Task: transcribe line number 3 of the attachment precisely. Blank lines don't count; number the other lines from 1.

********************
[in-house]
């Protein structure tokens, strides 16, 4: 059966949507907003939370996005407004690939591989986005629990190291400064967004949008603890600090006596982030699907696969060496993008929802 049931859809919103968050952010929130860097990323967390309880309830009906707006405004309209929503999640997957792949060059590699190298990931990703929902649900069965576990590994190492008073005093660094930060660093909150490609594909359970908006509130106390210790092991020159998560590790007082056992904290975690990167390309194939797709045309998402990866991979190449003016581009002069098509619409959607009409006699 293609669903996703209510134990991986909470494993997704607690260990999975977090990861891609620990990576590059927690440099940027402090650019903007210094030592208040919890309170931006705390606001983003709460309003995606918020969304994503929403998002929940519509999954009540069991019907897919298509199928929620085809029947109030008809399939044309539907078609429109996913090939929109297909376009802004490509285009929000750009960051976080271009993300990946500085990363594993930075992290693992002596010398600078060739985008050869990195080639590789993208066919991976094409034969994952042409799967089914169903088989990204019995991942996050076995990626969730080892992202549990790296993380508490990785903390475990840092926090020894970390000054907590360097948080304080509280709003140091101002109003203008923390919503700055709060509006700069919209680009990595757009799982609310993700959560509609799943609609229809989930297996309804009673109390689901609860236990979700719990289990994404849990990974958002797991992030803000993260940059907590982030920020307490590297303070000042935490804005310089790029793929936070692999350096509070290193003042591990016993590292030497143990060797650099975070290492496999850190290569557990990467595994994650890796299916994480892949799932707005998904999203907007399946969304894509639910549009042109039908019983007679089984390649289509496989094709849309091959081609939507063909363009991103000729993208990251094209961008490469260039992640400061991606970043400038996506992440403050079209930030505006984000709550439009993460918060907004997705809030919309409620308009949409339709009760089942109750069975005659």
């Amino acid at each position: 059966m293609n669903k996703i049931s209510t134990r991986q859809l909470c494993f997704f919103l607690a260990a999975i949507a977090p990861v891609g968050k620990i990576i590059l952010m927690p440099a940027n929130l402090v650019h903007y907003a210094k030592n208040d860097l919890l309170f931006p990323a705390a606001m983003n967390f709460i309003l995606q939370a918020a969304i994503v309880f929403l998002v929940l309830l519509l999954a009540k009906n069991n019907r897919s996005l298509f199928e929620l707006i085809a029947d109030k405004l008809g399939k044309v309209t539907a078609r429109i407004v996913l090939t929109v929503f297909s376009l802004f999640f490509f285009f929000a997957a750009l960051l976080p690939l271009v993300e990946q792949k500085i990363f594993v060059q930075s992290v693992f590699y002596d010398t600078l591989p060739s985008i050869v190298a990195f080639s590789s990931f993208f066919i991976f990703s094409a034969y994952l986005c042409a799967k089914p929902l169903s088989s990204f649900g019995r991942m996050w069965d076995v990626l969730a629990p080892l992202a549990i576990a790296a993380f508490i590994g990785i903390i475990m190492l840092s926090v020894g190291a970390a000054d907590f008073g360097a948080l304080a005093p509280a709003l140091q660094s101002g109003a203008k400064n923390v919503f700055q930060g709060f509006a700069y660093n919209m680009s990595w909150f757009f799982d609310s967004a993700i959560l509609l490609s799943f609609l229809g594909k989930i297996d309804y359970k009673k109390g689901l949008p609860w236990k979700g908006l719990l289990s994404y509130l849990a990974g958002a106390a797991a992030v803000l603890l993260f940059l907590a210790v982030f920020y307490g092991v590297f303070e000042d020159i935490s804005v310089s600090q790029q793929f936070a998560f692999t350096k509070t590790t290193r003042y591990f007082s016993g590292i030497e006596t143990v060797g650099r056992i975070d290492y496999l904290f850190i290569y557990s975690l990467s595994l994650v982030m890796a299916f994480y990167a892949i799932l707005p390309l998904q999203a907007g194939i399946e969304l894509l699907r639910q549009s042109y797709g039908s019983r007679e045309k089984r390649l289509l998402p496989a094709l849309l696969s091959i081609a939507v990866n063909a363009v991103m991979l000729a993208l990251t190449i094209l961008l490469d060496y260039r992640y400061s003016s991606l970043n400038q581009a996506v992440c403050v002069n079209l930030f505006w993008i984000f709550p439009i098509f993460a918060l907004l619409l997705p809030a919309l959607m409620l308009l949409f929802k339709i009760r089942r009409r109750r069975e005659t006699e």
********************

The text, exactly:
């Amino acid at each position: 059966m293609n669903k996703i049931s209510t134990r991986q859809l909470c494993f997704f919103l607690a260990a999975i949507a977090p990861v891609g968050k620990i990576i590059l952010m927690p440099a940027n929130l402090v650019h903007y907003a210094k030592n208040d860097l919890l309170f931006p990323a705390a606001m983003n967390f709460i309003l995606q939370a918020a969304i994503v309880f929403l998002v929940l309830l519509l999954a009540k009906n069991n019907r897919s996005l298509f199928e929620l707006i085809a029947d109030k405004l008809g399939k044309v309209t539907a078609r429109i407004v996913l090939t929109v929503f297909s376009l802004f999640f490509f285009f929000a997957a750009l960051l976080p690939l271009v993300e990946q792949k500085i990363f594993v060059q930075s992290v693992f590699y002596d010398t600078l591989p060739s985008i050869v190298a990195f080639s590789s990931f993208f066919i991976f990703s094409a034969y994952l986005c042409a799967k089914p929902l169903s088989s990204f649900g019995r991942m996050w069965d076995v990626l969730a629990p080892l992202a549990i576990a790296a993380f508490i590994g990785i903390i475990m190492l840092s926090v020894g190291a970390a000054d907590f008073g360097a948080l304080a005093p509280a709003l140091q660094s101002g109003a203008k400064n923390v919503f700055q930060g709060f509006a700069y660093n919209m680009s990595w909150f757009f799982d609310s967004a993700i959560l509609l490609s799943f609609l229809g594909k989930i297996d309804y359970k009673k109390g689901l949008p609860w236990k979700g908006l719990l289990s994404y509130l849990a990974g958002a106390a797991a992030v803000l603890l993260f940059l907590a210790v982030f920020y307490g092991v590297f303070e000042d020159i935490s804005v310089s600090q790029q793929f936070a998560f692999t350096k509070t590790t290193r003042y591990f007082s016993g590292i030497e006596t143990v060797g650099r056992i975070d290492y496999l904290f850190i290569y557990s975690l990467s595994l994650v982030m890796a299916f994480y990167a892949i799932l707005p390309l998904q999203a907007g194939i399946e969304l894509l699907r639910q549009s042109y797709g039908s019983r007679e045309k089984r390649l289509l998402p496989a094709l849309l696969s091959i081609a939507v990866n063909a363009v991103m991979l000729a993208l990251t190449i094209l961008l490469d060496y260039r992640y400061s003016s991606l970043n400038q581009a996506v992440c403050v002069n079209l930030f505006w993008i984000f709550p439009i098509f993460a918060l907004l619409l997705p809030a919309l959607m409620l308009l949409f929802k339709i009760r089942r009409r109750r069975e005659t006699e």